Spatial Environment at the Chinese Lantern Festival

 

I visited the North Carolina Chinese Lantern Festival in Cary, North Carolina, which is a very popular attraction available to visit from around Thanksgiving to January. You enter underneath a large LED display and can find your way through decorated paths, surrounded by lighted lanterns of difference shapes and sizes. The favored time to visit is at night because of the bright colors contrasting against a blank, black sky, which emphasizes the excellence of these beautiful works. It is obvious that the designers of this festival are trying to illuminate and honor Chinese designs and traditions without overwhelming their visitors. Even though this is a light festival, the placement of each object is crucial in keeping the visitors interested and entertained without overloading visual senses to where it is not enjoyable. Within the grounds of the festival, there are large displays with intricate designs. My favorite was a large Fenghuang, a mythical bird, that lit up the dark lake.

 

It is important for the designers to stay true to Chinese traditions while entertaining a predominately white, American crowd. There are many Chinese cultural performances as well. Dancers and performers are dressed in bright colors on lit-up stages to honor Chinese history and traditions while providing a form of physical entertainment for the visitors. There are also small markets where you can walk through and buy Chinese items to take home as souvenirs. You can see many people having their pictures taken with any lantern in the festival as well as a few proposals under the romantic lights.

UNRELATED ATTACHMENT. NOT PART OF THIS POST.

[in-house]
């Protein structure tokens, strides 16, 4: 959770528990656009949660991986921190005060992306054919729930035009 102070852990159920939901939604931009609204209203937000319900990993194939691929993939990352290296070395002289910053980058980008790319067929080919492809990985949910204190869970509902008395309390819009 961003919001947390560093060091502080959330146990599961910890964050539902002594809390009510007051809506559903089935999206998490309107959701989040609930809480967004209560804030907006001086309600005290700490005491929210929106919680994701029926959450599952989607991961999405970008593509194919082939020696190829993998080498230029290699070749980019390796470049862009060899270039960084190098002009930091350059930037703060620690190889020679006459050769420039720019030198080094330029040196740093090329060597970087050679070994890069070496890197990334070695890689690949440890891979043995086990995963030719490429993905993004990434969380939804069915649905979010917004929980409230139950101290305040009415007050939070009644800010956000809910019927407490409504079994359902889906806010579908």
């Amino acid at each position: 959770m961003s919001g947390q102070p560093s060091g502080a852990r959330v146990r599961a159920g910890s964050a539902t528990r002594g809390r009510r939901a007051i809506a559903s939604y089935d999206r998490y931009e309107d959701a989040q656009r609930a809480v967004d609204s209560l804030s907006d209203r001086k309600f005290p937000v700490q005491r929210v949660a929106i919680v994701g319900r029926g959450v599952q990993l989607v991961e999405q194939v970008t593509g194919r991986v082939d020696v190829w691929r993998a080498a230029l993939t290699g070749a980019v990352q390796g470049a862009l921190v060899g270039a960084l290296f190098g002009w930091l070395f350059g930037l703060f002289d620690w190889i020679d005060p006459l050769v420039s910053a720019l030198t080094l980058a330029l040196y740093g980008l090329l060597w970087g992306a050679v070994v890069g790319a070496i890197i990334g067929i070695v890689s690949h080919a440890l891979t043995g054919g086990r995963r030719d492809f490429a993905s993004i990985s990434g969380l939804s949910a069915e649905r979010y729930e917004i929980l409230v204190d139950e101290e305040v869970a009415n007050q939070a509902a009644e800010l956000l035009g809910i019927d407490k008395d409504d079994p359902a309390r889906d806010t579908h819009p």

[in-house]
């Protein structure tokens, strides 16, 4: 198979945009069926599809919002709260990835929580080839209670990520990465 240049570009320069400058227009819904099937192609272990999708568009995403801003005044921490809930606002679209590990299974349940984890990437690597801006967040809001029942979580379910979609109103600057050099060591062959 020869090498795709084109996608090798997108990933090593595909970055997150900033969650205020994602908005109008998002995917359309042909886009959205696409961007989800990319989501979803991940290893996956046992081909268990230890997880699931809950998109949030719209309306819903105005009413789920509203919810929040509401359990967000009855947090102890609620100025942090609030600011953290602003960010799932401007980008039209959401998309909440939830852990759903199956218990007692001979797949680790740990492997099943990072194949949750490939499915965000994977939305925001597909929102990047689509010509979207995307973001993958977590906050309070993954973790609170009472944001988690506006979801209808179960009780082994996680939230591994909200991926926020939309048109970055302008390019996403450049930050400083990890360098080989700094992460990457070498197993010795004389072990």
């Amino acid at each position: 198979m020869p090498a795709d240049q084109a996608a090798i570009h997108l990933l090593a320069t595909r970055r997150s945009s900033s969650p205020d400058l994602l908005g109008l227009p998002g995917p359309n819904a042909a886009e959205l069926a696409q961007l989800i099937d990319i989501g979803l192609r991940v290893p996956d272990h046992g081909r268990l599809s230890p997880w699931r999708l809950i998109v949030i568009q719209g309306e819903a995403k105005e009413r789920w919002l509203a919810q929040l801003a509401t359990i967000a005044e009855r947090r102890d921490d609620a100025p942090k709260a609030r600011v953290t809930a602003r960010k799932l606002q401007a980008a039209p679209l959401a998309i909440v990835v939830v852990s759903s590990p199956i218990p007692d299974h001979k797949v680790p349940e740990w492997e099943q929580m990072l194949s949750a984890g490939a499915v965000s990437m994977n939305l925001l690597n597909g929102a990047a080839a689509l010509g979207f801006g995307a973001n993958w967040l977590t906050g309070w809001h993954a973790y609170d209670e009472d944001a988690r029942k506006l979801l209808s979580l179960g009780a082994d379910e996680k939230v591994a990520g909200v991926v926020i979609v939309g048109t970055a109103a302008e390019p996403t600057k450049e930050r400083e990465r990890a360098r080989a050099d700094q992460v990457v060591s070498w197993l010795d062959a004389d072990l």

The ambiance of this festival is romantic as well as entertaining and is appropriate and entertaining for all ages as well. Whether you would want to come for a romantic date with your partner or to have a fun adventure out with friends or family around the holidays, this is an amazing place to go. It is difficult to find somewhere that is inclusive of all ages or group dynamics, but the designers did a fantastic job navigating the more crowded areas and leaving the romantic areas separate and quieter by using bushes and tighter trails. They really allow you to emerge yourself into Chinese culture and traditions in a light-hearted and amusing way while keeping the crowds organized. This is not a subtle nod to Chinese culture, it is designed in a way to amaze American visitors with the beauty of foreign traditions without having to travel far. (This was a pre-COVID-19 visit)